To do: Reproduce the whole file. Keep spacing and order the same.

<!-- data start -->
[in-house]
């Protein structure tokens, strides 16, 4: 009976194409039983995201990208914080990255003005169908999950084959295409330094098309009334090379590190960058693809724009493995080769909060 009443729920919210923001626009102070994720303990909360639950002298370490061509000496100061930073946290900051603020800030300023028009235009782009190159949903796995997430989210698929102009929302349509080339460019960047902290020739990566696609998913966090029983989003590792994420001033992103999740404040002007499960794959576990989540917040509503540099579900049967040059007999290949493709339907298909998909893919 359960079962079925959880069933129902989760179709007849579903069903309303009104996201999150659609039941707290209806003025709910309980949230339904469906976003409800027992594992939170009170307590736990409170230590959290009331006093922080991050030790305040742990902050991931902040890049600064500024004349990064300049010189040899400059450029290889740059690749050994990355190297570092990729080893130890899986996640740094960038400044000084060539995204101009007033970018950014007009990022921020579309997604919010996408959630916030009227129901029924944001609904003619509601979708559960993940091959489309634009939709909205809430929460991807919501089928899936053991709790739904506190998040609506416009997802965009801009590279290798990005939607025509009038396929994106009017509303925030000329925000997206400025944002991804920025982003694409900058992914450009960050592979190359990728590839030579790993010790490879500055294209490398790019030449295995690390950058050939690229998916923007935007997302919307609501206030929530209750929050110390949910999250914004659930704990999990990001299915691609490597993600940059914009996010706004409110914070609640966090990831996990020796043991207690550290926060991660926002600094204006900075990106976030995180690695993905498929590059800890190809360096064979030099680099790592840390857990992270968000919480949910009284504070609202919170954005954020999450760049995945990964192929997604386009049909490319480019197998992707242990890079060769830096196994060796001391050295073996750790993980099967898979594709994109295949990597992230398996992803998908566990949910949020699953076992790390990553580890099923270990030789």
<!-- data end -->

[in-house]
């Protein structure tokens, strides 16, 4: 009976194409039983995201990208914080990255003005169908999950084959295409330094098309009334090379590190960058693809724009493995080769909060 009443729920919210923001626009102070994720303990909360639950002298370490061509000496100061930073946290900051603020800030300023028009235009782009190159949903796995997430989210698929102009929302349509080339460019960047902290020739990566696609998913966090029983989003590792994420001033992103999740404040002007499960794959576990989540917040509503540099579900049967040059007999290949493709339907298909998909893919 359960079962079925959880069933129902989760179709007849579903069903309303009104996201999150659609039941707290209806003025709910309980949230339904469906976003409800027992594992939170009170307590736990409170230590959290009331006093922080991050030790305040742990902050991931902040890049600064500024004349990064300049010189040899400059450029290889740059690749050994990355190297570092990729080893130890899986996640740094960038400044000084060539995204101009007033970018950014007009990022921020579309997604919010996408959630916030009227129901029924944001609904003619509601979708559960993940091959489309634009939709909205809430929460991807919501089928899936053991709790739904506190998040609506416009997802965009801009590279290798990005939607025509009038396929994106009017509303925030000329925000997206400025944002991804920025982003694409900058992914450009960050592979190359990728590839030579790993010790490879500055294209490398790019030449295995690390950058050939690229998916923007935007997302919307609501206030929530209750929050110390949910999250914004659930704990999990990001299915691609490597993600940059914009996010706004409110914070609640966090990831996990020796043991207690550290926060991660926002600094204006900075990106976030995180690695993905498929590059800890190809360096064979030099680099790592840390857990992270968000919480949910009284504070609202919170954005954020999450760049995945990964192929997604386009049909490319480019197998992707242990890079060769830096196994060796001391050295073996750790993980099967898979594709994109295949990597992230398996992803998908566990949910949020699953076992790390990553580890099923270990030789």